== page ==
A California bill seeking to ban killer whale shows at SeaWorld in San Diego has been put on hold as of Tuesday. According to the Los Angeles Times, an assembly committee has called for additional research on bill AB2140, originally proposed by Democrat Richard Bloom.
The Inquisitr previously reported that the bill, the “landmark Orca Welfare & Safety Act,” was written up by 50th District Assemblymen, Richard Bloom. Bloom reportedly wrote the bill as a result of the documentary Blackfish. Blackfish took viewers behind the scenes and gave them a look into the treatment and living conditions of killer whales.
The documentary caught the attention of millions, many of whom took the position claiming that the animals were not only being mistreated, but that they were causing more harm than good. Many organizations, such as PETA and other animal activist groups claim that the animals simply shouldn’t be kept in tanks for the public to view.
“These beautiful creatures are much too large and intelligent to be confined in small, concrete pens for their entire lives,” Bloom said.
Bloom’s bill reportedly would prohibit orcas from being used for “performance or entertainment purposes” and require SeaWorld to return the orcas to the wild “where possible.” The Los Angeles Times continued on to say that the bill stated when orcas can’t be released to the wild, then they must be “transferred to a sea pen.”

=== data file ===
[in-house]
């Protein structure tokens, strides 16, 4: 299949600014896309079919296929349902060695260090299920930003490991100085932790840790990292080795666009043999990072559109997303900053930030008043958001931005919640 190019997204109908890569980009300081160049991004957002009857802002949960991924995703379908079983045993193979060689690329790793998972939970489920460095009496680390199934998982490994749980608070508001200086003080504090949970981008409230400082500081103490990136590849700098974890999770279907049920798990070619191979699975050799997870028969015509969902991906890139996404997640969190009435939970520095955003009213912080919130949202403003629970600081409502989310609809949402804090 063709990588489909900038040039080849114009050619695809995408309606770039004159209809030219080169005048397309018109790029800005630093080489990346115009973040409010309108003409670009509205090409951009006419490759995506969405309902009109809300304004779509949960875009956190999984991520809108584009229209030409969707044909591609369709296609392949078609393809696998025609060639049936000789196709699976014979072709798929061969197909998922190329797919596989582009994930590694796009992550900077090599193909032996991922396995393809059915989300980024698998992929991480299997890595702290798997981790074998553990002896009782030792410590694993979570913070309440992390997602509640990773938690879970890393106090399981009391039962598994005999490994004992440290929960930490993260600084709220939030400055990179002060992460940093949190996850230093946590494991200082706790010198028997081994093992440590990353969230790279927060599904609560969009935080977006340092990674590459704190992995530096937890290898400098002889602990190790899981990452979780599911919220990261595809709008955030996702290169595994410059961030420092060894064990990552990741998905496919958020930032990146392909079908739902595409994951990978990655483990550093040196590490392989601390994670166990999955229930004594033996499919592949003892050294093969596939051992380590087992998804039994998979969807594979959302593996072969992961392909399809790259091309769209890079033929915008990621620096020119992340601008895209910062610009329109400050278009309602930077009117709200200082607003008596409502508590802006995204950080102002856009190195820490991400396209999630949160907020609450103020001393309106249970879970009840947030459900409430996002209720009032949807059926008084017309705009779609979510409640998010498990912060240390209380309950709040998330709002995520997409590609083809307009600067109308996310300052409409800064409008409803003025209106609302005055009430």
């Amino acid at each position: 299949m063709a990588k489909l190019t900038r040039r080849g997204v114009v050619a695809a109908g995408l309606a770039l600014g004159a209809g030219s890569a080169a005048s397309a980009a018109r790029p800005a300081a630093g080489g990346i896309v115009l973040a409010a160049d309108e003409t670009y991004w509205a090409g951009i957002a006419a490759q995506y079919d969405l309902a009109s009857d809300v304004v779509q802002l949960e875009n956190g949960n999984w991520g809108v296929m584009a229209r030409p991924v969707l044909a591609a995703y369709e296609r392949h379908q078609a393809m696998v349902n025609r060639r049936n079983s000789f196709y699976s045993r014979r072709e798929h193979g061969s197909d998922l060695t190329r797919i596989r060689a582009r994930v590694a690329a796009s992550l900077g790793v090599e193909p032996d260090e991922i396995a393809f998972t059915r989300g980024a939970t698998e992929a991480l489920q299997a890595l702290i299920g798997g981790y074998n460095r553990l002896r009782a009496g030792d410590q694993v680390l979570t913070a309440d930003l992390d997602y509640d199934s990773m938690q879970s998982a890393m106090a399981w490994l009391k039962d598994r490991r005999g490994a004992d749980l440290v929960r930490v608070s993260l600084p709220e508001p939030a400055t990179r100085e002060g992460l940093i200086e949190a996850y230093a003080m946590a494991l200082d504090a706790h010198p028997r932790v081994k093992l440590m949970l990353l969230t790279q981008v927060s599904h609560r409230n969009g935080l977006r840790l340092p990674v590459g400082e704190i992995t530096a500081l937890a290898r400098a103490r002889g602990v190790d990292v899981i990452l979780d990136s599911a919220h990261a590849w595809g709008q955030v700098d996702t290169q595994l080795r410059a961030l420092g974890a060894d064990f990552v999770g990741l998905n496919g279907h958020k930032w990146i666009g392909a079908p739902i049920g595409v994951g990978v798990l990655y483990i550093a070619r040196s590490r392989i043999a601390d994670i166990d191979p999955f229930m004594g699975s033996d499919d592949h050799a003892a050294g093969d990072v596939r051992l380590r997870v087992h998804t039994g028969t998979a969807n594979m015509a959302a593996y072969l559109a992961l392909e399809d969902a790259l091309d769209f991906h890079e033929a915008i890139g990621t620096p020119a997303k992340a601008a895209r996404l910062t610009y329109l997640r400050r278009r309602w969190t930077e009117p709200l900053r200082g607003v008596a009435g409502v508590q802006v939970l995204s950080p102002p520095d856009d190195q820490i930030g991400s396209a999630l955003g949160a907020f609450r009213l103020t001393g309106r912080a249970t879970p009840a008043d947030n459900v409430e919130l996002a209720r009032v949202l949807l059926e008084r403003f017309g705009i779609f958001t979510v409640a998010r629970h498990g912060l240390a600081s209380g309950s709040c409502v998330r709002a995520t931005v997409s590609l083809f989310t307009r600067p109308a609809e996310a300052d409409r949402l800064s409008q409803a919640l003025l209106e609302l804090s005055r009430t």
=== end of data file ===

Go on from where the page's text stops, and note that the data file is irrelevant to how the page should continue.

According to ABC News, dozens of animal rights activists packed the hearing room to support Bloom’s bill, though the bill was ultimately put on pause today because “lawmakers weren’t ready to vote” and that “the discussion to date has been fueled by fear and misinformation.” Fox5 San Diego continued on to state that the bill has been officially put on pause for at least another year:
“Assemblyman Anthony Rendon (D-Lakewood), chairman of the Parks, Water and Wildlife Committee, said the issue of killer whales in captivity is too complex to be decided after a hearing of less than two hours. The chairman’s action, which did not require a vote, will keep the bill from coming up for a vote until at least mid-2015, Rendon said.”
Currently, SeaWorld San Diego houses 10 killer whales – four caught in the wild and another six who were born in captivity. While his bill was shelved for at least a year, Bloom says he welcomes the extra time saying that his bill is a “work in progress” and that he welcomed the opportunity for “additional dialogue.”